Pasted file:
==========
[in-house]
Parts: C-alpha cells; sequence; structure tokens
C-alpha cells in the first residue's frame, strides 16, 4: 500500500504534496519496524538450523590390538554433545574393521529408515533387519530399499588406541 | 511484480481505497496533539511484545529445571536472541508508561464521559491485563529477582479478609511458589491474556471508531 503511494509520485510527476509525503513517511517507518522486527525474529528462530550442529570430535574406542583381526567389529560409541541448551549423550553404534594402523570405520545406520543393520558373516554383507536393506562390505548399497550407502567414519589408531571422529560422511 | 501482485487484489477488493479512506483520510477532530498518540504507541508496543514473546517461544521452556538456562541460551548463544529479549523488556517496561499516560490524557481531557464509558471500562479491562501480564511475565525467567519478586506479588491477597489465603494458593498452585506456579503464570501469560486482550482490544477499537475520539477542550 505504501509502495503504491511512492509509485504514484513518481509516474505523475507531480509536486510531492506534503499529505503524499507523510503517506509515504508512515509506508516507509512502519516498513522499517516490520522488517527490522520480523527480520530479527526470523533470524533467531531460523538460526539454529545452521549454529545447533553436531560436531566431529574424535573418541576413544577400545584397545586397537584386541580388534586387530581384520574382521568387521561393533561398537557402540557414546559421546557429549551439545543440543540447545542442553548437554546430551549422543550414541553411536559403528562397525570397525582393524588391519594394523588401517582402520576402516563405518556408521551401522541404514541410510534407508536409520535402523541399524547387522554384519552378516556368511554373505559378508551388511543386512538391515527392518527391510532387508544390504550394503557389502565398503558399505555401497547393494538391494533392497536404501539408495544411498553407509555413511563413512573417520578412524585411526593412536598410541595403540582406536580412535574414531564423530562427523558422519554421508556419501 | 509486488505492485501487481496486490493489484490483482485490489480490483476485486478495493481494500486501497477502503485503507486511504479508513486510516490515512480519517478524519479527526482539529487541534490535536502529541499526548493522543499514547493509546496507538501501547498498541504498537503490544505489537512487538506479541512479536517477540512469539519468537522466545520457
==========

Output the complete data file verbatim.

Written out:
[in-house]
Parts: C-alpha cells; sequence; structure tokens
C-alpha cells in the first residue's frame, strides 16, 4: 500500500504534496519496524538450523590390538554433545574393521529408515533387519530399499588406541 | 511484480481505497496533539511484545529445571536472541508508561464521559491485563529477582479478609511458589491474556471508531 503511494509520485510527476509525503513517511517507518522486527525474529528462530550442529570430535574406542583381526567389529560409541541448551549423550553404534594402523570405520545406520543393520558373516554383507536393506562390505548399497550407502567414519589408531571422529560422511 | 501482485487484489477488493479512506483520510477532530498518540504507541508496543514473546517461544521452556538456562541460551548463544529479549523488556517496561499516560490524557481531557464509558471500562479491562501480564511475565525467567519478586506479588491477597489465603494458593498452585506456579503464570501469560486482550482490544477499537475520539477542550 505504501509502495503504491511512492509509485504514484513518481509516474505523475507531480509536486510531492506534503499529505503524499507523510503517506509515504508512515509506508516507509512502519516498513522499517516490520522488517527490522520480523527480520530479527526470523533470524533467531531460523538460526539454529545452521549454529545447533553436531560436531566431529574424535573418541576413544577400545584397545586397537584386541580388534586387530581384520574382521568387521561393533561398537557402540557414546559421546557429549551439545543440543540447545542442553548437554546430551549422543550414541553411536559403528562397525570397525582393524588391519594394523588401517582402520576402516563405518556408521551401522541404514541410510534407508536409520535402523541399524547387522554384519552378516556368511554373505559378508551388511543386512538391515527392518527391510532387508544390504550394503557389502565398503558399505555401497547393494538391494533392497536404501539408495544411498553407509555413511563413512573417520578412524585411526593412536598410541595403540582406536580412535574414531564423530562427523558422519554421508556419501 | 509486488505492485501487481496486490493489484490483482485490489480490483476485486478495493481494500486501497477502503485503507486511504479508513486510516490515512480519517478524519479527526482539529487541534490535536502529541499526548493522543499514547493509546496507538501501547498498541504498537503490544505489537512487538506479541512479536517477540512469539519468537522466545520457